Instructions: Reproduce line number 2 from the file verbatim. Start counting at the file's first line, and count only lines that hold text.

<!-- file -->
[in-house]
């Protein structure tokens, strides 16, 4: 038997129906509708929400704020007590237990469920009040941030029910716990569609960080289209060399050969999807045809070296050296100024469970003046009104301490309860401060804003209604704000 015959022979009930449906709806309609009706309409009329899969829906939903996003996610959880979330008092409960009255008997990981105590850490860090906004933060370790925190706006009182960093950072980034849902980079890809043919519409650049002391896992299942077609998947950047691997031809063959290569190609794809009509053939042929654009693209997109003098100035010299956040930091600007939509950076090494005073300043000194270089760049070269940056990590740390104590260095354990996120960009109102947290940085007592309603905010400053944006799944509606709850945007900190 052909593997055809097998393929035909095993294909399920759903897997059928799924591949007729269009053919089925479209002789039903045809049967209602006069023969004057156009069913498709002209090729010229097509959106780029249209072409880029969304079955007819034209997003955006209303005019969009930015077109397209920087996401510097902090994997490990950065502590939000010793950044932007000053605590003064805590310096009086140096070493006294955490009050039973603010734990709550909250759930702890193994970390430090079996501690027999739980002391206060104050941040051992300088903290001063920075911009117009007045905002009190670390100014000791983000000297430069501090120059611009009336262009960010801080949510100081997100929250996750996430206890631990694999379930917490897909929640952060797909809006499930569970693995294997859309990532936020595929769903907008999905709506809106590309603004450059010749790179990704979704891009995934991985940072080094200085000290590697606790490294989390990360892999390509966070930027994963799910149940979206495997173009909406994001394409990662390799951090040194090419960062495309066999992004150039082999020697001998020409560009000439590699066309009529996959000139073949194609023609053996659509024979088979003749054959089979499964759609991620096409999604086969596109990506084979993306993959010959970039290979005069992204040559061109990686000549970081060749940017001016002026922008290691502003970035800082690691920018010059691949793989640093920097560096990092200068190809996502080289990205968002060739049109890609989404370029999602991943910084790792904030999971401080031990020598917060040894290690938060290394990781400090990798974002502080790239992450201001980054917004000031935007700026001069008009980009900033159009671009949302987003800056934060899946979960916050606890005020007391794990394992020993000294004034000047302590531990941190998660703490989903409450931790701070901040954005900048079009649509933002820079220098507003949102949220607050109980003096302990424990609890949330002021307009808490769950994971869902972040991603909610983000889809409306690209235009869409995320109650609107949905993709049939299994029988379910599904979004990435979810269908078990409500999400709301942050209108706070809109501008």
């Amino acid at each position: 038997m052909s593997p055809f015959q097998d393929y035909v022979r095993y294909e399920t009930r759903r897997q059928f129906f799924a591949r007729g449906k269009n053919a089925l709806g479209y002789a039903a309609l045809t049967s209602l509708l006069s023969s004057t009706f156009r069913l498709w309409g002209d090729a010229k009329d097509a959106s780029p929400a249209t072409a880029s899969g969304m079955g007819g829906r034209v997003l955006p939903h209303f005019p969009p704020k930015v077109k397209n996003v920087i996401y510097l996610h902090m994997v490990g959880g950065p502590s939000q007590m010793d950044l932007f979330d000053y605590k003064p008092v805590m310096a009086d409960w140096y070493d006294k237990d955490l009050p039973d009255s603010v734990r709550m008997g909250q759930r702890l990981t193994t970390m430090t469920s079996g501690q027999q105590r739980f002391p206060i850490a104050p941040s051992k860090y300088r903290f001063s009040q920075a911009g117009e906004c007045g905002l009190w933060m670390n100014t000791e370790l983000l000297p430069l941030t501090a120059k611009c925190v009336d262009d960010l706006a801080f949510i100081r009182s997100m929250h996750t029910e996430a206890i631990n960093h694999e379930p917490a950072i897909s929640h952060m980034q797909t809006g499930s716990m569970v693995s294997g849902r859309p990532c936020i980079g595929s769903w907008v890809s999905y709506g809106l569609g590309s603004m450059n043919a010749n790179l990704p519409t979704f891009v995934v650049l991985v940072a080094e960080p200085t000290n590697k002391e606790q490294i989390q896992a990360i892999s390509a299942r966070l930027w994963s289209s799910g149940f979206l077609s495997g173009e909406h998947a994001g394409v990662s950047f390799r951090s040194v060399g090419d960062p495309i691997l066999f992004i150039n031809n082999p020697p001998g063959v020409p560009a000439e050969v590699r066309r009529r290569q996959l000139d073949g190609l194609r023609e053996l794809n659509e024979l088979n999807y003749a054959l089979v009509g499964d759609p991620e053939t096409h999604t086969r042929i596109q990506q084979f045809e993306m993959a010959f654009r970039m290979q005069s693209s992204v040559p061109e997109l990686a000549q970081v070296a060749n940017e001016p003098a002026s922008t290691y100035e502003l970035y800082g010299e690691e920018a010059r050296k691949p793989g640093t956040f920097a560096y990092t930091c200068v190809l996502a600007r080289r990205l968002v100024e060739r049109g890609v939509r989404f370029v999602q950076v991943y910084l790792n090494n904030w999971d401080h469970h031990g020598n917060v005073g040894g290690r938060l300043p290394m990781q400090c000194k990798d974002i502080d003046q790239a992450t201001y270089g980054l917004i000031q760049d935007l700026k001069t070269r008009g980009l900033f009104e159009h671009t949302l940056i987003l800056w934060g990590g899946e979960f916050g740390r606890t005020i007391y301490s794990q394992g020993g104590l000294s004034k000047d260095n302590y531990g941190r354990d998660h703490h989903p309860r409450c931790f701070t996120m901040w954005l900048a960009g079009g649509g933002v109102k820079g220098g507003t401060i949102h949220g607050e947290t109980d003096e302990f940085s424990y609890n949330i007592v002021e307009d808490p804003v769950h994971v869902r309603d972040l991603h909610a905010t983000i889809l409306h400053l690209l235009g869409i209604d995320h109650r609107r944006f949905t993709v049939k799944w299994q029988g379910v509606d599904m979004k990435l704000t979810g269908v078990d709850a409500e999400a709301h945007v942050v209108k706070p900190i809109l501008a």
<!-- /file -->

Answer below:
């Protein structure tokens, strides 16, 4: 038997129906509708929400704020007590237990469920009040941030029910716990569609960080289209060399050969999807045809070296050296100024469970003046009104301490309860401060804003209604704000 015959022979009930449906709806309609009706309409009329899969829906939903996003996610959880979330008092409960009255008997990981105590850490860090906004933060370790925190706006009182960093950072980034849902980079890809043919519409650049002391896992299942077609998947950047691997031809063959290569190609794809009509053939042929654009693209997109003098100035010299956040930091600007939509950076090494005073300043000194270089760049070269940056990590740390104590260095354990996120960009109102947290940085007592309603905010400053944006799944509606709850945007900190 052909593997055809097998393929035909095993294909399920759903897997059928799924591949007729269009053919089925479209002789039903045809049967209602006069023969004057156009069913498709002209090729010229097509959106780029249209072409880029969304079955007819034209997003955006209303005019969009930015077109397209920087996401510097902090994997490990950065502590939000010793950044932007000053605590003064805590310096009086140096070493006294955490009050039973603010734990709550909250759930702890193994970390430090079996501690027999739980002391206060104050941040051992300088903290001063920075911009117009007045905002009190670390100014000791983000000297430069501090120059611009009336262009960010801080949510100081997100929250996750996430206890631990694999379930917490897909929640952060797909809006499930569970693995294997859309990532936020595929769903907008999905709506809106590309603004450059010749790179990704979704891009995934991985940072080094200085000290590697606790490294989390990360892999390509966070930027994963799910149940979206495997173009909406994001394409990662390799951090040194090419960062495309066999992004150039082999020697001998020409560009000439590699066309009529996959000139073949194609023609053996659509024979088979003749054959089979499964759609991620096409999604086969596109990506084979993306993959010959970039290979005069992204040559061109990686000549970081060749940017001016002026922008290691502003970035800082690691920018010059691949793989640093920097560096990092200068190809996502080289990205968002060739049109890609989404370029999602991943910084790792904030999971401080031990020598917060040894290690938060290394990781400090990798974002502080790239992450201001980054917004000031935007700026001069008009980009900033159009671009949302987003800056934060899946979960916050606890005020007391794990394992020993000294004034000047302590531990941190998660703490989903409450931790701070901040954005900048079009649509933002820079220098507003949102949220607050109980003096302990424990609890949330002021307009808490769950994971869902972040991603909610983000889809409306690209235009869409995320109650609107949905993709049939299994029988379910599904979004990435979810269908078990409500999400709301942050209108706070809109501008």